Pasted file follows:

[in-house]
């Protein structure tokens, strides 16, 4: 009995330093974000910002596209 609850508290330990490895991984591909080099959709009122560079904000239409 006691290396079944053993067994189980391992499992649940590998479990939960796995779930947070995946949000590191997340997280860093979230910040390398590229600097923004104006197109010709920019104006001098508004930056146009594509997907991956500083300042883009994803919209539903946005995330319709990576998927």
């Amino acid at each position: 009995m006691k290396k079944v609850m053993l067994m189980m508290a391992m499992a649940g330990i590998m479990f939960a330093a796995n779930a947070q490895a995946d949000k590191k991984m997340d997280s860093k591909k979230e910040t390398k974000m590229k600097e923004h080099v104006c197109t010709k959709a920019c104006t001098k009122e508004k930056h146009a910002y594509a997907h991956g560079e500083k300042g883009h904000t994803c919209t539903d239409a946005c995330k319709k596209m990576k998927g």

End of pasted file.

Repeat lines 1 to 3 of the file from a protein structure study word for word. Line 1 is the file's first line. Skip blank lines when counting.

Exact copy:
[in-house]
């Protein structure tokens, strides 16, 4: 009995330093974000910002596209 609850508290330990490895991984591909080099959709009122560079904000239409 006691290396079944053993067994189980391992499992649940590998479990939960796995779930947070995946949000590191997340997280860093979230910040390398590229600097923004104006197109010709920019104006001098508004930056146009594509997907991956500083300042883009994803919209539903946005995330319709990576998927």
């Amino acid at each position: 009995m006691k290396k079944v609850m053993l067994m189980m508290a391992m499992a649940g330990i590998m479990f939960a330093a796995n779930a947070q490895a995946d949000k590191k991984m997340d997280s860093k591909k979230e910040t390398k974000m590229k600097e923004h080099v104006c197109t010709k959709a920019c104006t001098k009122e508004k930056h146009a910002y594509a997907h991956g560079e500083k300042g883009h904000t994803c919209t539903d239409a946005c995330k319709k596209m990576k998927g």